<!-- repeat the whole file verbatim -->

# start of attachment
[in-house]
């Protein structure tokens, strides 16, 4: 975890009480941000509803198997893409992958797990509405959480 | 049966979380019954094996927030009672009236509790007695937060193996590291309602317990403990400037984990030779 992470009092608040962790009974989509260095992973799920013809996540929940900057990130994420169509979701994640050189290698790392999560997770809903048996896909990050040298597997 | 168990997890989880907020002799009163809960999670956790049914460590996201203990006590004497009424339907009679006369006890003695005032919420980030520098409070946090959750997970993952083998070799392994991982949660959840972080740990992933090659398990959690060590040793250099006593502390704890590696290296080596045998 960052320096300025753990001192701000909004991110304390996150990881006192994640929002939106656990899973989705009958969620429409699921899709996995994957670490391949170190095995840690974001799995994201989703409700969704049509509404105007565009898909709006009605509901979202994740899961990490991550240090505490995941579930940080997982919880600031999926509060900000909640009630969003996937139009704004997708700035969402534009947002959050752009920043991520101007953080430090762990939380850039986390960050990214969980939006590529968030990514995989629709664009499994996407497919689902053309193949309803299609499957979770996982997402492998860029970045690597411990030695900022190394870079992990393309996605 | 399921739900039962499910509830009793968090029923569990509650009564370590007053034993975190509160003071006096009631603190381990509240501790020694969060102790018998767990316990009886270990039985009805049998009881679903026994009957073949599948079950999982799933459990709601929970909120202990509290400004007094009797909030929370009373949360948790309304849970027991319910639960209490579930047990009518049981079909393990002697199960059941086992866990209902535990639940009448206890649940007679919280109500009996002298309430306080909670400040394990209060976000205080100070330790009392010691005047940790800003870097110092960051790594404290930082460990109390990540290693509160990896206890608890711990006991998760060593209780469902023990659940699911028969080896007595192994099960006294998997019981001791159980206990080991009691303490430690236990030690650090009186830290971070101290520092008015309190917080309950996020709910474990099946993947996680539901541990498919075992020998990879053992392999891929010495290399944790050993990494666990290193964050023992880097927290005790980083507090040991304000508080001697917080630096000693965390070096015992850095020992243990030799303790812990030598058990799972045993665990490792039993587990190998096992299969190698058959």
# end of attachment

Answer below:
[in-house]
């Protein structure tokens, strides 16, 4: 975890009480941000509803198997893409992958797990509405959480 | 049966979380019954094996927030009672009236509790007695937060193996590291309602317990403990400037984990030779 992470009092608040962790009974989509260095992973799920013809996540929940900057990130994420169509979701994640050189290698790392999560997770809903048996896909990050040298597997 | 168990997890989880907020002799009163809960999670956790049914460590996201203990006590004497009424339907009679006369006890003695005032919420980030520098409070946090959750997970993952083998070799392994991982949660959840972080740990992933090659398990959690060590040793250099006593502390704890590696290296080596045998 960052320096300025753990001192701000909004991110304390996150990881006192994640929002939106656990899973989705009958969620429409699921899709996995994957670490391949170190095995840690974001799995994201989703409700969704049509509404105007565009898909709006009605509901979202994740899961990490991550240090505490995941579930940080997982919880600031999926509060900000909640009630969003996937139009704004997708700035969402534009947002959050752009920043991520101007953080430090762990939380850039986390960050990214969980939006590529968030990514995989629709664009499994996407497919689902053309193949309803299609499957979770996982997402492998860029970045690597411990030695900022190394870079992990393309996605 | 399921739900039962499910509830009793968090029923569990509650009564370590007053034993975190509160003071006096009631603190381990509240501790020694969060102790018998767990316990009886270990039985009805049998009881679903026994009957073949599948079950999982799933459990709601929970909120202990509290400004007094009797909030929370009373949360948790309304849970027991319910639960209490579930047990009518049981079909393990002697199960059941086992866990209902535990639940009448206890649940007679919280109500009996002298309430306080909670400040394990209060976000205080100070330790009392010691005047940790800003870097110092960051790594404290930082460990109390990540290693509160990896206890608890711990006991998760060593209780469902023990659940699911028969080896007595192994099960006294998997019981001791159980206990080991009691303490430690236990030690650090009186830290971070101290520092008015309190917080309950996020709910474990099946993947996680539901541990498919075992020998990879053992392999891929010495290399944790050993990494666990290193964050023992880097927290005790980083507090040991304000508080001697917080630096000693965390070096015992850095020992243990030799303790812990030598058990799972045993665990490792039993587990190998096992299969190698058959």